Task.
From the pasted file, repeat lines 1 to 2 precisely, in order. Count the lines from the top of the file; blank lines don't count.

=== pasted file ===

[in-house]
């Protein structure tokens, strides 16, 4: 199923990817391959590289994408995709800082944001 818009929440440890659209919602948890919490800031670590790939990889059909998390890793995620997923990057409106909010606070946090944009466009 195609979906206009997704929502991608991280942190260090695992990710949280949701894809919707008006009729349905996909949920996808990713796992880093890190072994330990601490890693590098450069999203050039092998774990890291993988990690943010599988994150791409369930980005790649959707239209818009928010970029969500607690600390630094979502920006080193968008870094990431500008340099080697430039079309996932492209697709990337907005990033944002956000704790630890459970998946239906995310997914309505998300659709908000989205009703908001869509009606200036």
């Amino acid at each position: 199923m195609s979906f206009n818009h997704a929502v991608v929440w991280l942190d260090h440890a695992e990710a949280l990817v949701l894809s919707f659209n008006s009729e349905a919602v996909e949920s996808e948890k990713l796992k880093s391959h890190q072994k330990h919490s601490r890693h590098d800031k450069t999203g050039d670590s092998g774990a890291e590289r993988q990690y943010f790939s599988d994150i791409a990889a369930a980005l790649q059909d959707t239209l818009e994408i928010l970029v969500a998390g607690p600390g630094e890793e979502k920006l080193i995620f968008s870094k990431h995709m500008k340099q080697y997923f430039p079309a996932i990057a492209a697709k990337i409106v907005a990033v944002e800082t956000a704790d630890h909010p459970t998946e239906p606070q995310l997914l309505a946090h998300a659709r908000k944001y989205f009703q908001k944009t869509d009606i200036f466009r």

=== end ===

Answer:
[in-house]
């Protein structure tokens, strides 16, 4: 199923990817391959590289994408995709800082944001 818009929440440890659209919602948890919490800031670590790939990889059909998390890793995620997923990057409106909010606070946090944009466009 195609979906206009997704929502991608991280942190260090695992990710949280949701894809919707008006009729349905996909949920996808990713796992880093890190072994330990601490890693590098450069999203050039092998774990890291993988990690943010599988994150791409369930980005790649959707239209818009928010970029969500607690600390630094979502920006080193968008870094990431500008340099080697430039079309996932492209697709990337907005990033944002956000704790630890459970998946239906995310997914309505998300659709908000989205009703908001869509009606200036």